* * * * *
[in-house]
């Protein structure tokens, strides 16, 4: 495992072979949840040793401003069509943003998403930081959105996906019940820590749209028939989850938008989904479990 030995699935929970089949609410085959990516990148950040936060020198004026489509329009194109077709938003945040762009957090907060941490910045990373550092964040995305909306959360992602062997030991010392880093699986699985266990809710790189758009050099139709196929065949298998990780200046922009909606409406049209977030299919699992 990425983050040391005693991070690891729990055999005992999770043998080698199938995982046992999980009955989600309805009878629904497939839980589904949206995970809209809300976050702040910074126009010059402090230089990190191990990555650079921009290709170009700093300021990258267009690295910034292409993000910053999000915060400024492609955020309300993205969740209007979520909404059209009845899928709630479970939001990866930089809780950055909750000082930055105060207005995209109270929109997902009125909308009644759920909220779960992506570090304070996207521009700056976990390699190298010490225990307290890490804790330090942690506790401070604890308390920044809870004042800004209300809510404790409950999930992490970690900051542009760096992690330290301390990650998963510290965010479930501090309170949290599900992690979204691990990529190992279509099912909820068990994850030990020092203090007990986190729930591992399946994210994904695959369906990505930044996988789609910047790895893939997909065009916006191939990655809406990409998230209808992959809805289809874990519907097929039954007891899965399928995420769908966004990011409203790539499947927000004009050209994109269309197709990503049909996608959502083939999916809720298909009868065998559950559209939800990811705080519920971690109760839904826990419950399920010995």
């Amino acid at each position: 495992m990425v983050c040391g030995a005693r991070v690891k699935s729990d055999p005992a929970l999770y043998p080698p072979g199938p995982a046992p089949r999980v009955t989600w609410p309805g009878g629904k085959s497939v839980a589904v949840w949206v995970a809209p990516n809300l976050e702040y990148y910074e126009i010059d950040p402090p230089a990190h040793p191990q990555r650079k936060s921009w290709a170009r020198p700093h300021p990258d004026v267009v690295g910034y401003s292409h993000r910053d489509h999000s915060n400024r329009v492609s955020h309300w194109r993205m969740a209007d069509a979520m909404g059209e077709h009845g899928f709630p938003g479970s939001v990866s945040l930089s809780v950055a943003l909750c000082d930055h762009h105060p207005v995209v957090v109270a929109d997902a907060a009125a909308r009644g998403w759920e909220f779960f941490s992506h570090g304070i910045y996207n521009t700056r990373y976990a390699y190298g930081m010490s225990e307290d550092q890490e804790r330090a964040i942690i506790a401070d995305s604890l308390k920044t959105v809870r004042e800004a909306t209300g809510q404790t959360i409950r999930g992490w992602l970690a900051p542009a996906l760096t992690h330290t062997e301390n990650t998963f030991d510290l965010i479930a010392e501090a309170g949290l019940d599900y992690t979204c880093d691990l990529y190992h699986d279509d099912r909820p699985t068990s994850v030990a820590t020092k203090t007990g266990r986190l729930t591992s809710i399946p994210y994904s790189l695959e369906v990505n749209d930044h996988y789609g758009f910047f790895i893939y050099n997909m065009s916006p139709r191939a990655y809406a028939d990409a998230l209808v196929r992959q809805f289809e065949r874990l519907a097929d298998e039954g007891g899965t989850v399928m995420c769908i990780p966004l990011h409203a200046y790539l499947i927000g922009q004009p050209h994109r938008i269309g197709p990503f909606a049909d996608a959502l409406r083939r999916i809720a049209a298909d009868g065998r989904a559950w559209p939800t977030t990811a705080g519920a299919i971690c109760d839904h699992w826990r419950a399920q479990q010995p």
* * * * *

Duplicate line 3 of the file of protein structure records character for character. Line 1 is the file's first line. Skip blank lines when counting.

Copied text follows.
């Amino acid at each position: 495992m990425v983050c040391g030995a005693r991070v690891k699935s729990d055999p005992a929970l999770y043998p080698p072979g199938p995982a046992p089949r999980v009955t989600w609410p309805g009878g629904k085959s497939v839980a589904v949840w949206v995970a809209p990516n809300l976050e702040y990148y910074e126009i010059d950040p402090p230089a990190h040793p191990q990555r650079k936060s921009w290709a170009r020198p700093h300021p990258d004026v267009v690295g910034y401003s292409h993000r910053d489509h999000s915060n400024r329009v492609s955020h309300w194109r993205m969740a209007d069509a979520m909404g059209e077709h009845g899928f709630p938003g479970s939001v990866s945040l930089s809780v950055a943003l909750c000082d930055h762009h105060p207005v995209v957090v109270a929109d997902a907060a009125a909308r009644g998403w759920e909220f779960f941490s992506h570090g304070i910045y996207n521009t700056r990373y976990a390699y190298g930081m010490s225990e307290d550092q890490e804790r330090a964040i942690i506790a401070d995305s604890l308390k920044t959105v809870r004042e800004a909306t209300g809510q404790t959360i409950r999930g992490w992602l970690a900051p542009a996906l760096t992690h330290t062997e301390n990650t998963f030991d510290l965010i479930a010392e501090a309170g949290l019940d599900y992690t979204c880093d691990l990529y190992h699986d279509d099912r909820p699985t068990s994850v030990a820590t020092k203090t007990g266990r986190l729930t591992s809710i399946p994210y994904s790189l695959e369906v990505n749209d930044h996988y789609g758009f910047f790895i893939y050099n997909m065009s916006p139709r191939a990655y809406a028939d990409a998230l209808v196929r992959q809805f289809e065949r874990l519907a097929d298998e039954g007891g899965t989850v399928m995420c769908i990780p966004l990011h409203a200046y790539l499947i927000g922009q004009p050209h994109r938008i269309g197709p990503f909606a049909d996608a959502l409406r083939r999916i809720a049209a298909d009868g065998r989904a559950w559209p939800t977030t990811a705080g519920a299919i971690c109760d839904h699992w826990r419950a399920q479990q010995p």